Maybe you're here because you
love the land, and the beauty of the natural world in the same way that I
have, for as long as I can remember. That might be difficult to put
into words, as such feelings tend to be. I'll
try to explain the way it happened for me. I grew up not too far as
the crow flies from my current Southern Delaware home, in a rural area
of southern Chester county Pennsylvania. We were close to the Lancaster
county line, in the middle of a farming community.
Amish buggies were a common sight. Deer, hoot owls, pheasants and foxes
were our neighbors. My earliest memories are of rocky creeks, ponds
filled with frogs and fish, seemingly endless fields of tall, lush,
green corn, old wooden barns, deep woods, and steep
hills.There was a unique energy about the area, which remains with me,
even today. I was raised to love and respect the land, and the
landscape became part of me.
On my tenth birthday I received a super 8
movie camera, and began to make films with my friends.
My mother was an amateur photographer and gave me pointers with regard
to both film and still photography. I enjoyed both. As a young man, I
took two college courses in black and white photography. The professor
was very into Ansel Adams, and John Muir. Adam's book entitled "The Print" was required reading. That book, which
goes into detail about Adam's exact methodology for transforming his
photographs into timeless works of art through countless hours in the
dark room, was for me, transformative. Adams
is as you may know, considered to be arguably the greatest landscape
photographer ever. We practiced in the darkroom, dodging and burning
negatives, bringing shadows up and down, experimenting with light, and
refining our images, until finally we were ready
to print. One of Adam's quotes always stayed with me. " You don't take a
photograph, you make a photograph" And, make them he did, spending
weeks, and even months in the darkroom, perfecting a single image. When I
came to understand that this was beyond photography,
taking snap shots and memorialized images, it was in fact, an extensive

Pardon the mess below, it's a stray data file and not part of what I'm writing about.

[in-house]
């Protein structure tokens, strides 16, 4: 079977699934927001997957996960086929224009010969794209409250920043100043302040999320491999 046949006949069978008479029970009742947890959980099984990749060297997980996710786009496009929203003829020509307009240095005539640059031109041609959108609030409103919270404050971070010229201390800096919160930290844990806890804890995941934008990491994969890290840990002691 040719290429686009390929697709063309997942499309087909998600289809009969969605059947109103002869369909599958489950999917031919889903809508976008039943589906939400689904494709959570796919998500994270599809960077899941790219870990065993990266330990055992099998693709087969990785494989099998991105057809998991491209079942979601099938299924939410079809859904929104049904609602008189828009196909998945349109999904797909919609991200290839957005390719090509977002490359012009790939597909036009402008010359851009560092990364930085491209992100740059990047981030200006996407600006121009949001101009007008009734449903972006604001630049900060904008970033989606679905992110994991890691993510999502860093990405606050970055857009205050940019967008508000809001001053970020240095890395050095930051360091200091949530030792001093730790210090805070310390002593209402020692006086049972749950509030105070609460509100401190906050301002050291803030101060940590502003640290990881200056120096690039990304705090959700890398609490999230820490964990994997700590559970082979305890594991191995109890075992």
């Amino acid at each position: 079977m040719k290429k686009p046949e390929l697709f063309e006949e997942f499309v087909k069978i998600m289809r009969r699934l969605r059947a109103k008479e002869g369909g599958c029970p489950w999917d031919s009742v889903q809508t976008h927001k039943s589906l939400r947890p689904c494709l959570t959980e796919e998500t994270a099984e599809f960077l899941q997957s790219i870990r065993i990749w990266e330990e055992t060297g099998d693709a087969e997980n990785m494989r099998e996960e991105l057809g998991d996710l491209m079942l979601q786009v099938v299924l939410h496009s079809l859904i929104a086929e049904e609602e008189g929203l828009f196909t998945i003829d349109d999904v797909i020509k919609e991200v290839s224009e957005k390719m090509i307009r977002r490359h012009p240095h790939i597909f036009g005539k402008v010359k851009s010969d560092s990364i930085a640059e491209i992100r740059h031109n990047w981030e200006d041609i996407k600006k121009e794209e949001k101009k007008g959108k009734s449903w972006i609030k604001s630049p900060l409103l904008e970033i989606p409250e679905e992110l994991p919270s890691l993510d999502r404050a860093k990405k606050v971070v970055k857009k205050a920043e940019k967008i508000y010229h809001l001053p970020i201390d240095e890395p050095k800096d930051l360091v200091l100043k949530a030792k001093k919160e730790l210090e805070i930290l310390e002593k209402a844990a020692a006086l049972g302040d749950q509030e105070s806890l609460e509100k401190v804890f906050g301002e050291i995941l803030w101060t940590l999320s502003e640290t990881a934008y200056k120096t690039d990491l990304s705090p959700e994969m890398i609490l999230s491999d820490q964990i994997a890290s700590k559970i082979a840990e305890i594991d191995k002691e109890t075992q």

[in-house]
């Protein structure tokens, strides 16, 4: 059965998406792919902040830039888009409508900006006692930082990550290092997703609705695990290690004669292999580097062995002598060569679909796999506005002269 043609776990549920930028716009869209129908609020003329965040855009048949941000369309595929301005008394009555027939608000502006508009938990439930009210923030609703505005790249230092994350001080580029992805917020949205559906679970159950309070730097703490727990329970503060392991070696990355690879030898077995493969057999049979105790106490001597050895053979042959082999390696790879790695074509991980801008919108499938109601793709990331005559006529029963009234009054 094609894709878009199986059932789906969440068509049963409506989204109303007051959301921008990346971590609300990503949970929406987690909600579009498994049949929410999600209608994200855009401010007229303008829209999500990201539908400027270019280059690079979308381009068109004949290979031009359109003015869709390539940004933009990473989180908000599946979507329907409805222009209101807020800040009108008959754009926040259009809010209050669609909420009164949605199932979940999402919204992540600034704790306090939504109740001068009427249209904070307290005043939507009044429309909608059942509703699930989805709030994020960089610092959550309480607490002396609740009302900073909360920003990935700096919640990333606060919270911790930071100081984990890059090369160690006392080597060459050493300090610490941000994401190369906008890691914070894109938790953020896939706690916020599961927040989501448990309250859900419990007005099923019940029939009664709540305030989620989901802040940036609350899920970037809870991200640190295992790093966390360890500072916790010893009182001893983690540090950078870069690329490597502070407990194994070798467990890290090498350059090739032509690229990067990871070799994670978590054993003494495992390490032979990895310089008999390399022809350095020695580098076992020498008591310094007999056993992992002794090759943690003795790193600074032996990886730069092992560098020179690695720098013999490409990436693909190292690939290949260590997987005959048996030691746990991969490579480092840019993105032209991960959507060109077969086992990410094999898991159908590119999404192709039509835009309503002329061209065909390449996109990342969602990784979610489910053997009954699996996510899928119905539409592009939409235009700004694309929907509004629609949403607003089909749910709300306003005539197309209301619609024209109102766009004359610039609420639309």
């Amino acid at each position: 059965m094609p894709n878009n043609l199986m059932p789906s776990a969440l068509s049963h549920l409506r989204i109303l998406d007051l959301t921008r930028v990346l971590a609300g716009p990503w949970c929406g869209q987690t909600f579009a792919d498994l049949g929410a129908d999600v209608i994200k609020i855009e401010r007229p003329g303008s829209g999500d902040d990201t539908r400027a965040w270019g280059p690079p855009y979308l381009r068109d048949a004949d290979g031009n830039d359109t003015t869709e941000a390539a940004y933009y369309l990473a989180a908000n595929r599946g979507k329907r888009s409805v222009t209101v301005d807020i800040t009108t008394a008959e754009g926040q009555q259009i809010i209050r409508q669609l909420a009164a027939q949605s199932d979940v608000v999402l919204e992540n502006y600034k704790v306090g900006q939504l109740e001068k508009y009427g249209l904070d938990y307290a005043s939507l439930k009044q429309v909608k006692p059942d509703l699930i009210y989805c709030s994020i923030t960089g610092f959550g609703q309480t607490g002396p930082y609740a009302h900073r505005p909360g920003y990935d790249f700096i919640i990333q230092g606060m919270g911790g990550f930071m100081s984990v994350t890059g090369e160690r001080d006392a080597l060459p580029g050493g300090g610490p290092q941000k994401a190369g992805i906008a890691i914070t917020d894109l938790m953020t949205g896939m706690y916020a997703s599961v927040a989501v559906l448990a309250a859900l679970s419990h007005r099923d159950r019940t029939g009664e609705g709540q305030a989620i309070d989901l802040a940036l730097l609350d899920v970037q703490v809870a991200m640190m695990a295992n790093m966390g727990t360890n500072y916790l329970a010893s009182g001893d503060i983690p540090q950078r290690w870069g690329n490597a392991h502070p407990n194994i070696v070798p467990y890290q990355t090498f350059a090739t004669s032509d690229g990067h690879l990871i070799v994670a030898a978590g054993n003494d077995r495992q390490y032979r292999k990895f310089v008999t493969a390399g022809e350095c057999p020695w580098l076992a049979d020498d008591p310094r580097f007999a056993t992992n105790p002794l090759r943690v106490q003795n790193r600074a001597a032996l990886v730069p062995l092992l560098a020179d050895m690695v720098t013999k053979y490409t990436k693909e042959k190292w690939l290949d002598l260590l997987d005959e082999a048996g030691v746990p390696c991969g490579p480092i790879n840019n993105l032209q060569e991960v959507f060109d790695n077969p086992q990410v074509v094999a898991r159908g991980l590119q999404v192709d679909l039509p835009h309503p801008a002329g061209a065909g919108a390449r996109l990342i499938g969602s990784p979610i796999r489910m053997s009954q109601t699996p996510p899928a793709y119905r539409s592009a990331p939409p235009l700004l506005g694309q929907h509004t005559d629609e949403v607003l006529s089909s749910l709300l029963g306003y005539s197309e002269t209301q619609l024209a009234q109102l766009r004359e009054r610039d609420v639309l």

artistic process, my vision began to take form.
My brother Tobias
Hurwitz is a guitar instructor, and one of his favorite sayings is: "
First learn the rules, and then learn to break
them" My personal philosophy is, the rules are the "how". What's more
important is the "why" My "why" goes directly back to the feeling I
mentioned earlier. What did Vincent Van Gough see when he stood beneath
the sky on a Starry, Starry, night? I imagine,
he saw much the same sky as anyone else in the vicinity. But, what did
he feel? If we want to know what he felt, we gaze into his painting, and
it moves us, perhaps in the same way he was moved. Or, we are moved in
our own, unique way.
Art moves us, it evokes
an emotional response from the viewer. It delivers a message, or a
state of mind. Often in my life, there have been, and continue to be
moments of doubt, tough choices, and concerns over things that are
beyond my control.
I suppose, that's a part of my story
that we all share. Mary Chapin Carpenter wrote of "A Hand On My Back"
Which is a metaphor that resonates with me. Have you ever felt at times
in your life, when it was needed most, that " Hand" touching and guiding
you? There are no words for it, but if you've
ever felt it, you'll never forget it. The times when I've felt it,
have always been in the beauty of nature. Sitting on top of a stack of
hay bales, with the smell of old barnwood and sunshine in the air,
watching a slowly setting ball of fire in a vast and
clear summer sky. Listening to waves whispering and then crashing on an
ocean beach, with the sunrise beginning to illuminate the sky, the
sounds of sea birds crying, the aroma of salt air and brine on the
breeze. Just a few years ago, I needed that hand,
and I felt it as I pulled my car off the road. in Pennsylvania, and
watched a field of fireflies illuminate the Twighlight with distant heat
lightning in the sky and a faint smell of wild onion and honeysuckle in
the air. Just a moment in time, but one that
moves the soul, and remains in the heart.
That's my why. That's why I'm
a landscape photographer. I want to share images that feel and then
create, which capture that feeling, and remind me of that " Hand" on my
back. which has served in a way as my salvation.
I view the camera's sensor as my palette, and I paint it with light,
using a wide variety of tools, including vintage lenses, long exposures,
and filters. Recently I have begun to re-learn film using a vintage
medium format camera. It's great fun.
I have been
named " Delaware's Best Landscape Photographer by Delaware Today
Magazine, and will be exhibiting for the second year in a row at The
Best Of Delaware Gala at The Chase Center on the River front in
Wilmington. All proceeds go to charity, and I enjoy donating
wall art to various charitable auctions.
I believe in giving back to
the community. I also exhibit annually at The Brandywine Festival of the
Arts in downtown Wilmington, Delaware, which is in its 61st year.
Please join me to say hello
at either of these wonderful events, or at The Sean Kelley and friends'
art gallery on Penny Lane in Rehoboth Beach, Delaware, where I'm a
longtime resident artist. I'm also a member of The Rehoboth Art League,
which is a wonderful place to visit.
is meant to be shared, and taken into homes, hung on walls, and felt by
my friends and family, and people like you who share my love of the
land, and feel the same way. Thanks for joining me here, and taking
the time to view my work, and read a little of
my story, which is of course, just like your's, still being written.
Gandhi M. Hurwitz photographer.